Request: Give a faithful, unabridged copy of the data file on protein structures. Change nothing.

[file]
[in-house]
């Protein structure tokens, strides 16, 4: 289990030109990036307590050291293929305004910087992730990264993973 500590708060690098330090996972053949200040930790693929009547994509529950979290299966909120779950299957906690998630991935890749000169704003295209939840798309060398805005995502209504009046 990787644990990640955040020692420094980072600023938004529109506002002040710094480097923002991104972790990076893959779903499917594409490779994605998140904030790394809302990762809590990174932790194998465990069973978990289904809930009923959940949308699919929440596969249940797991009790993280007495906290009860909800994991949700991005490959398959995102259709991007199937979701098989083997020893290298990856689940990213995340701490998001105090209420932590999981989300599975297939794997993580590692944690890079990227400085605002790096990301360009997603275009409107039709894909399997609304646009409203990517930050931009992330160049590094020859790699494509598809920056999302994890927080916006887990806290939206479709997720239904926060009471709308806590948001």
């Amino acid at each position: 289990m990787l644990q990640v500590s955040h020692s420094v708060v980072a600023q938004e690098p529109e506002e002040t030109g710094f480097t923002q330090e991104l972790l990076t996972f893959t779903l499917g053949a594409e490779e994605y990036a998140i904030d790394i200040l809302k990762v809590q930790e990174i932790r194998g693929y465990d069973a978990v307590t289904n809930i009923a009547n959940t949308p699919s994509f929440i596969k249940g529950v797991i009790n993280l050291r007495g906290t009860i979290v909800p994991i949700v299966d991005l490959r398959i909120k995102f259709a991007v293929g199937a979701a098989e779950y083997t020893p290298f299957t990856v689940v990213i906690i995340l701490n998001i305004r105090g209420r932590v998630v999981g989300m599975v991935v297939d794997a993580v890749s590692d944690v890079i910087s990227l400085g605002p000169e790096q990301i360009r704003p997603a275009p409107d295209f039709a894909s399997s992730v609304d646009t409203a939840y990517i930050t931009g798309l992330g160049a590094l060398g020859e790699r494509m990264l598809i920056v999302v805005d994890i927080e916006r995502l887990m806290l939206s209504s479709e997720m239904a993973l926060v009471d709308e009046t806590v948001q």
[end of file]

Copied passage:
[in-house]
């Protein structure tokens, strides 16, 4: 289990030109990036307590050291293929305004910087992730990264993973 500590708060690098330090996972053949200040930790693929009547994509529950979290299966909120779950299957906690998630991935890749000169704003295209939840798309060398805005995502209504009046 990787644990990640955040020692420094980072600023938004529109506002002040710094480097923002991104972790990076893959779903499917594409490779994605998140904030790394809302990762809590990174932790194998465990069973978990289904809930009923959940949308699919929440596969249940797991009790993280007495906290009860909800994991949700991005490959398959995102259709991007199937979701098989083997020893290298990856689940990213995340701490998001105090209420932590999981989300599975297939794997993580590692944690890079990227400085605002790096990301360009997603275009409107039709894909399997609304646009409203990517930050931009992330160049590094020859790699494509598809920056999302994890927080916006887990806290939206479709997720239904926060009471709308806590948001």
């Amino acid at each position: 289990m990787l644990q990640v500590s955040h020692s420094v708060v980072a600023q938004e690098p529109e506002e002040t030109g710094f480097t923002q330090e991104l972790l990076t996972f893959t779903l499917g053949a594409e490779e994605y990036a998140i904030d790394i200040l809302k990762v809590q930790e990174i932790r194998g693929y465990d069973a978990v307590t289904n809930i009923a009547n959940t949308p699919s994509f929440i596969k249940g529950v797991i009790n993280l050291r007495g906290t009860i979290v909800p994991i949700v299966d991005l490959r398959i909120k995102f259709a991007v293929g199937a979701a098989e779950y083997t020893p290298f299957t990856v689940v990213i906690i995340l701490n998001i305004r105090g209420r932590v998630v999981g989300m599975v991935v297939d794997a993580v890749s590692d944690v890079i910087s990227l400085g605002p000169e790096q990301i360009r704003p997603a275009p409107d295209f039709a894909s399997s992730v609304d646009t409203a939840y990517i930050t931009g798309l992330g160049a590094l060398g020859e790699r494509m990264l598809i920056v999302v805005d994890i927080e916006r995502l887990m806290l939206s209504s479709e997720m239904a993973l926060v009471d709308e009046t806590v948001q």